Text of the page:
Game 1: Islanders 4, Flyers 0. (recap)Game 2: Wednesday Aug. 26, 3 p.m. ET – NBCSN (livestream)Game 3: Thursday, Aug. 27, 7 p.m. ET – NBCSN (livestream)Game 4: Saturday, Aug. 29, 12 p.m. ET – NBC (livestream)*Game 5: Monday, Aug. 31 – TBD*Game 6: Wednesday, Sept. 2 – TBD*Game 7: Thursday, Sept. 3 – TBD

    When you look at that Game 2 score, you might think that the Stars dominated the Avalanche. Instead, the Avs left Game 2 (especially after the second period) absolutely stunned. Colorado built a 2-0 lead, and controlled the puck for long spans of time. With four goals in basically the second half of the second period, the Stars scored a staggering four goals, then added an empty-netter in the third period. Anton Khudobin was absolutely brilliant, and the Stars kept Nathan MacKinnon from doing too much damage (again) to win Game 2 and take a 2-0 series lead. Wow.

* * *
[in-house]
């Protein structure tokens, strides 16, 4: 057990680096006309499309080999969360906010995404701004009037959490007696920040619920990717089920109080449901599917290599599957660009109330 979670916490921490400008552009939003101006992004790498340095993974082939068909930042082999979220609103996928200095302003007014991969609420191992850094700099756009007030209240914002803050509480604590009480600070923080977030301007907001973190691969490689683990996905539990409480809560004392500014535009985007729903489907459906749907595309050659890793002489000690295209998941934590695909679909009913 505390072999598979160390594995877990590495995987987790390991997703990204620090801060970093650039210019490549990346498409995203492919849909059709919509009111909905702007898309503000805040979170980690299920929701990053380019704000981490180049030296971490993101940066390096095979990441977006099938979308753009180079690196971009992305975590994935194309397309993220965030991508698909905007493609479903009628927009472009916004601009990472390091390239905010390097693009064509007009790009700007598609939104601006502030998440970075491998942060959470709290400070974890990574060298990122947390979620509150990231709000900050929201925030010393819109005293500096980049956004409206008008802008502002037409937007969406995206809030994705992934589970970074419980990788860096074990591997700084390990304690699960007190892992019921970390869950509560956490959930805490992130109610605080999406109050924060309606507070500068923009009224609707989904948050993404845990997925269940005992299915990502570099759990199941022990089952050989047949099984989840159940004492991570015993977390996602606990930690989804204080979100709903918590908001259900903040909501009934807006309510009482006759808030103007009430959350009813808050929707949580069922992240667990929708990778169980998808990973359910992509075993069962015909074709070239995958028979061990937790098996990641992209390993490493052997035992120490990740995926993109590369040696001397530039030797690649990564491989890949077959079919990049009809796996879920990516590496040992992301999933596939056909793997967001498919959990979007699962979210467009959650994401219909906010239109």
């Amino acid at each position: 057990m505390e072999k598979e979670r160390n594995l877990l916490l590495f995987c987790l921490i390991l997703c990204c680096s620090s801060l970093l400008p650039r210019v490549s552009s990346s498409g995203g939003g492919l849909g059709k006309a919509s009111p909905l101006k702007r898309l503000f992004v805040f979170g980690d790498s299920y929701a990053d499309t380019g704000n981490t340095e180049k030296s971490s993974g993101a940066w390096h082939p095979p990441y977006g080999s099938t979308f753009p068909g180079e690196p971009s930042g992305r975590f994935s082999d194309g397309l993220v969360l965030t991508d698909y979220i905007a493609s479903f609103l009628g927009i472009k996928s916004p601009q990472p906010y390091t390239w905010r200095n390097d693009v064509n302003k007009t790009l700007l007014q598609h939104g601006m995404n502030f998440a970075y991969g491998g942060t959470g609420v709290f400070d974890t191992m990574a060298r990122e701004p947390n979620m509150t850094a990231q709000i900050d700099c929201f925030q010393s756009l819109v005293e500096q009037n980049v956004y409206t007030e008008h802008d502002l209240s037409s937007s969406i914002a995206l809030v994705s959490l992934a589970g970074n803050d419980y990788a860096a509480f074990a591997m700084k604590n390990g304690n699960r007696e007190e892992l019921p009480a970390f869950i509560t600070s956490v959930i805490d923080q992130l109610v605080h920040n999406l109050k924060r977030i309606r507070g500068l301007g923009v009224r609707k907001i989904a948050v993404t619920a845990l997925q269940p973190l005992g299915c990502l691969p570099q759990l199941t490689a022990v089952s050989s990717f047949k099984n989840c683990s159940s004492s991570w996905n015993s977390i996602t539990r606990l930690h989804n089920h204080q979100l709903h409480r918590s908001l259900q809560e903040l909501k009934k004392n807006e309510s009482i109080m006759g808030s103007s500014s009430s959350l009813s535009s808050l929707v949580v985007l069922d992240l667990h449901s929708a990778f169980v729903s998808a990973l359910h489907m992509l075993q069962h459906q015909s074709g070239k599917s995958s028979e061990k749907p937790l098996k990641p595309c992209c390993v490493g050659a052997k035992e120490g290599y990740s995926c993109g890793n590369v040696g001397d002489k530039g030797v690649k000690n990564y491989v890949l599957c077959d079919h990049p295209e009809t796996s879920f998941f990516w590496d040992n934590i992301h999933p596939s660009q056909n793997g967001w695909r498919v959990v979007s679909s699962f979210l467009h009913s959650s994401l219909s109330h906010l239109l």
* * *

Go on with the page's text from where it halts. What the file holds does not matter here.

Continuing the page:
Game 1: Stars 5, Avalanche 3. (recap)Game 2: Stars 5, Avalanche 2. (recap)Game 3: Wednesday, Aug. 26, 10:30 p.m. ET – NBCSN (livestream)Game 4: Friday, Aug. 28, 10 p.m. ET – NBCSN (livestream)*Game 5: Sunday, Aug. 30 – TBD*Game 6: Monday, Aug. 31 – TBD*Game 7: Wednesday, Sept. 2 – TBD

    For the second straight time, I’m picking the goalie who allowed goals instead of the one who earned a shutout. This case might be the most convincing, though. The Avalanche outshot the Stars 20-6, but only entered the first intermission with a 1-0 lead. The Avs then made it 2-0, yet could only beat Khudobin on the power play. Even then, Khudobin helped Colorado kill a 5-on-3 when the Avalanche were trying to flip the script after the Stars pulled off their second-period swerve. Khudobin was just flat-out brilliant in Game 2, and made a huge difference in the Stars beating the Avalanche. Khudobin earns the nod for his 39-shot night.